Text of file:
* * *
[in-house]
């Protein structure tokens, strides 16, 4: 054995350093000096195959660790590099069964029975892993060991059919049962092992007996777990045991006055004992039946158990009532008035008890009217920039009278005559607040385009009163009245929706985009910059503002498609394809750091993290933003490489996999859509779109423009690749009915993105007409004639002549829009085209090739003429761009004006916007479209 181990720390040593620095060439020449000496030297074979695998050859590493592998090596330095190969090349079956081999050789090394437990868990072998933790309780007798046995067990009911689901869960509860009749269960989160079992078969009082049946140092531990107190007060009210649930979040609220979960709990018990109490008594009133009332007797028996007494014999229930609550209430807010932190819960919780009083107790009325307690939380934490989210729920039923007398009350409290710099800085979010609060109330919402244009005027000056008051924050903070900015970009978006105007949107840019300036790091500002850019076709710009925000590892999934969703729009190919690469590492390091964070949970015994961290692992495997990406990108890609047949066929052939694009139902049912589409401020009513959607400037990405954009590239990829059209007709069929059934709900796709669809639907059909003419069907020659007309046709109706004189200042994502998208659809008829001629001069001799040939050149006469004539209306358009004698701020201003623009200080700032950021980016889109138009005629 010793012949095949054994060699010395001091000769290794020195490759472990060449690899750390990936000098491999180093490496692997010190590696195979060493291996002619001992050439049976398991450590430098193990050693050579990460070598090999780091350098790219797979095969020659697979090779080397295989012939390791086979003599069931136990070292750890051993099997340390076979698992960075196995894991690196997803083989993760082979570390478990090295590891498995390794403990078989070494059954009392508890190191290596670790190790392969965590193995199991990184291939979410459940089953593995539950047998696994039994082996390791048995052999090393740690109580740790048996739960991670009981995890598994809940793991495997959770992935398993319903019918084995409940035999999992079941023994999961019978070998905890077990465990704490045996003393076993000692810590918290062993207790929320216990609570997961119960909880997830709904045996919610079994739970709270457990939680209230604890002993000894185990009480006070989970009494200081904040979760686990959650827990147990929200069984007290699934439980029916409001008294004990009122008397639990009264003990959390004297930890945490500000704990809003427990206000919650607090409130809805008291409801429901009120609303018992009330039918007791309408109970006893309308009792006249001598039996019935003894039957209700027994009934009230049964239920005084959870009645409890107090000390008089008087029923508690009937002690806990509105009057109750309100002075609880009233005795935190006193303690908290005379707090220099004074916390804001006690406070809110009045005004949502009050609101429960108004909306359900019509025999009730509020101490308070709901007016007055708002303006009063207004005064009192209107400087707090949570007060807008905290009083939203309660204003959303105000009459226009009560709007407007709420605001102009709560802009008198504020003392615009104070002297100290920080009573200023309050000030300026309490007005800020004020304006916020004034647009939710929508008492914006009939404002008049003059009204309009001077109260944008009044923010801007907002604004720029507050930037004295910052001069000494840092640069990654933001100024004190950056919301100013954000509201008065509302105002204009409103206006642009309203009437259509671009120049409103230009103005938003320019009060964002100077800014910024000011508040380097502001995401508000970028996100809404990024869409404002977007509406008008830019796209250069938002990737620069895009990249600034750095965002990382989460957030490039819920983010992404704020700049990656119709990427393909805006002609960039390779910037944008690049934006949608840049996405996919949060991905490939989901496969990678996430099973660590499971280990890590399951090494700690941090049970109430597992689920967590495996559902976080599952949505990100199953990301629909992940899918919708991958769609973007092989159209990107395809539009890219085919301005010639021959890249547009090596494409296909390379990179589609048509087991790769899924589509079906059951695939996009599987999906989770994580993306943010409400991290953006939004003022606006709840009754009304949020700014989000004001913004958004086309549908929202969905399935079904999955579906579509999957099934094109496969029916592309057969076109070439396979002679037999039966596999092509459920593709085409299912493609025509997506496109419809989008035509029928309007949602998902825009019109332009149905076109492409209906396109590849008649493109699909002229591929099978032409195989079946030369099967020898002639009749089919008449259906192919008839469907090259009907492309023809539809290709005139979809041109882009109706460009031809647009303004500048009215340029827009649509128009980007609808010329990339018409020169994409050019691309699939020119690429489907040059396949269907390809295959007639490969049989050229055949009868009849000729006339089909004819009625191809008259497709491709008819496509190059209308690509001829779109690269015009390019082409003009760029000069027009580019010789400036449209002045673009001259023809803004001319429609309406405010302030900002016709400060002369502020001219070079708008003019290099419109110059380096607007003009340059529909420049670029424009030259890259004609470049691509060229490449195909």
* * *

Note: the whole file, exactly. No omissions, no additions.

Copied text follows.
[in-house]
């Protein structure tokens, strides 16, 4: 054995350093000096195959660790590099069964029975892993060991059919049962092992007996777990045991006055004992039946158990009532008035008890009217920039009278005559607040385009009163009245929706985009910059503002498609394809750091993290933003490489996999859509779109423009690749009915993105007409004639002549829009085209090739003429761009004006916007479209 181990720390040593620095060439020449000496030297074979695998050859590493592998090596330095190969090349079956081999050789090394437990868990072998933790309780007798046995067990009911689901869960509860009749269960989160079992078969009082049946140092531990107190007060009210649930979040609220979960709990018990109490008594009133009332007797028996007494014999229930609550209430807010932190819960919780009083107790009325307690939380934490989210729920039923007398009350409290710099800085979010609060109330919402244009005027000056008051924050903070900015970009978006105007949107840019300036790091500002850019076709710009925000590892999934969703729009190919690469590492390091964070949970015994961290692992495997990406990108890609047949066929052939694009139902049912589409401020009513959607400037990405954009590239990829059209007709069929059934709900796709669809639907059909003419069907020659007309046709109706004189200042994502998208659809008829001629001069001799040939050149006469004539209306358009004698701020201003623009200080700032950021980016889109138009005629 010793012949095949054994060699010395001091000769290794020195490759472990060449690899750390990936000098491999180093490496692997010190590696195979060493291996002619001992050439049976398991450590430098193990050693050579990460070598090999780091350098790219797979095969020659697979090779080397295989012939390791086979003599069931136990070292750890051993099997340390076979698992960075196995894991690196997803083989993760082979570390478990090295590891498995390794403990078989070494059954009392508890190191290596670790190790392969965590193995199991990184291939979410459940089953593995539950047998696994039994082996390791048995052999090393740690109580740790048996739960991670009981995890598994809940793991495997959770992935398993319903019918084995409940035999999992079941023994999961019978070998905890077990465990704490045996003393076993000692810590918290062993207790929320216990609570997961119960909880997830709904045996919610079994739970709270457990939680209230604890002993000894185990009480006070989970009494200081904040979760686990959650827990147990929200069984007290699934439980029916409001008294004990009122008397639990009264003990959390004297930890945490500000704990809003427990206000919650607090409130809805008291409801429901009120609303018992009330039918007791309408109970006893309308009792006249001598039996019935003894039957209700027994009934009230049964239920005084959870009645409890107090000390008089008087029923508690009937002690806990509105009057109750309100002075609880009233005795935190006193303690908290005379707090220099004074916390804001006690406070809110009045005004949502009050609101429960108004909306359900019509025999009730509020101490308070709901007016007055708002303006009063207004005064009192209107400087707090949570007060807008905290009083939203309660204003959303105000009459226009009560709007407007709420605001102009709560802009008198504020003392615009104070002297100290920080009573200023309050000030300026309490007005800020004020304006916020004034647009939710929508008492914006009939404002008049003059009204309009001077109260944008009044923010801007907002604004720029507050930037004295910052001069000494840092640069990654933001100024004190950056919301100013954000509201008065509302105002204009409103206006642009309203009437259509671009120049409103230009103005938003320019009060964002100077800014910024000011508040380097502001995401508000970028996100809404990024869409404002977007509406008008830019796209250069938002990737620069895009990249600034750095965002990382989460957030490039819920983010992404704020700049990656119709990427393909805006002609960039390779910037944008690049934006949608840049996405996919949060991905490939989901496969990678996430099973660590499971280990890590399951090494700690941090049970109430597992689920967590495996559902976080599952949505990100199953990301629909992940899918919708991958769609973007092989159209990107395809539009890219085919301005010639021959890249547009090596494409296909390379990179589609048509087991790769899924589509079906059951695939996009599987999906989770994580993306943010409400991290953006939004003022606006709840009754009304949020700014989000004001913004958004086309549908929202969905399935079904999955579906579509999957099934094109496969029916592309057969076109070439396979002679037999039966596999092509459920593709085409299912493609025509997506496109419809989008035509029928309007949602998902825009019109332009149905076109492409209906396109590849008649493109699909002229591929099978032409195989079946030369099967020898002639009749089919008449259906192919008839469907090259009907492309023809539809290709005139979809041109882009109706460009031809647009303004500048009215340029827009649509128009980007609808010329990339018409020169994409050019691309699939020119690429489907040059396949269907390809295959007639490969049989050229055949009868009849000729006339089909004819009625191809008259497709491709008819496509190059209308690509001829779109690269015009390019082409003009760029000069027009580019010789400036449209002045673009001259023809803004001319429609309406405010302030900002016709400060002369502020001219070079708008003019290099419109110059380096607007003009340059529909420049670029424009030259890259004609470049691509060229490449195909």